At the far southwest of England lies Cornwall. One of its fishing ports is Penzance. In the area near Penzance lies Bodrifty Farm, with the Atlantic Ocean on one side and the English Channel on the other. In the 1950s, 8 Iron Age roundhouses were excavated in this enclosed moorland, within a low enclosing bank.
Besides that, some Bronze Age pottery was found, indicating habitation in that period as well. The Cornish mines in this area were important in Bronze Age due to its tin sources, a material which was exported as far away as to the Mediterranean.
The earlier houses were small and had doorways facing south-west; the larger later houses had doorways facing south-east, towards the sun but away from the prevailing winds. Fragments of banks, perhaps walls of gardens or animal pens, are attached to some houses. The surrounding enclosure wall was probably built to protect their cattle and sheep. Part of the walls of the excavated roundhouses has been conserved and reconstructed.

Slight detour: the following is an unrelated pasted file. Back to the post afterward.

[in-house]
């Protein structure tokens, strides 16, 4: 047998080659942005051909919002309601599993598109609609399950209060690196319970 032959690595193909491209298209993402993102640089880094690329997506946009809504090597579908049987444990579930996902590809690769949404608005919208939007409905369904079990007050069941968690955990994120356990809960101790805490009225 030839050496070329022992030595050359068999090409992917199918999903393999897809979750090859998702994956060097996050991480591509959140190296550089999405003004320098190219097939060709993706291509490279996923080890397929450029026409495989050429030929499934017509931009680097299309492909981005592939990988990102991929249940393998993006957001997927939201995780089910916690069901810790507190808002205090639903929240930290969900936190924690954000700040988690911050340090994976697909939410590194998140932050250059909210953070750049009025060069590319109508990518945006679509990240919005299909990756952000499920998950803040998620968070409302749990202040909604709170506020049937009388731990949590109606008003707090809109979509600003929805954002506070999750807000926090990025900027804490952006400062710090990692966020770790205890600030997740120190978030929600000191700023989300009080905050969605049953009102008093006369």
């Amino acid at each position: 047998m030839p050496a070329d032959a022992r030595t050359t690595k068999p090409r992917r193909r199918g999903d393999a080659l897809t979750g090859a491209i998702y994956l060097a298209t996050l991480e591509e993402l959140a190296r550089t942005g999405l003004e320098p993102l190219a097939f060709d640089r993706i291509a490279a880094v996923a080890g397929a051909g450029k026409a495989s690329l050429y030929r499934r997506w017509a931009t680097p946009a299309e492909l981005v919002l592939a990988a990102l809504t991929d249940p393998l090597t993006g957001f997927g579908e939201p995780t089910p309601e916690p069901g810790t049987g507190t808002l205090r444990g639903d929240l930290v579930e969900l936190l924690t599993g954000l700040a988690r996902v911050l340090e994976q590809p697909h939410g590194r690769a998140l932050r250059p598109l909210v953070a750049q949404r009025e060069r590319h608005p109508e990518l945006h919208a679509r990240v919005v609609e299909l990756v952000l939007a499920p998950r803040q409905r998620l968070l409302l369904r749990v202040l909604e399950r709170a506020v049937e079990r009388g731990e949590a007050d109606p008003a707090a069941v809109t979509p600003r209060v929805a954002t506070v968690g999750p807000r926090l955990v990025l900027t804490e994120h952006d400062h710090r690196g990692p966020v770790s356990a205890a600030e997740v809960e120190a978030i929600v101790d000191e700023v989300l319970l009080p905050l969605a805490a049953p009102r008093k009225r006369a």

The roundhouse reconstructed is built with much attention for details of the Iron Age house on site. It is at present in use to educate children and others in local Prehistoric culture.
Bodrifty Farm is privately owned and run, and adjacent to the historical reconstruction there is a cottage and a campsite that welcomes tourists. The archaeological site and reconstruction roundhouse are on private land and are open courtesy of the owners.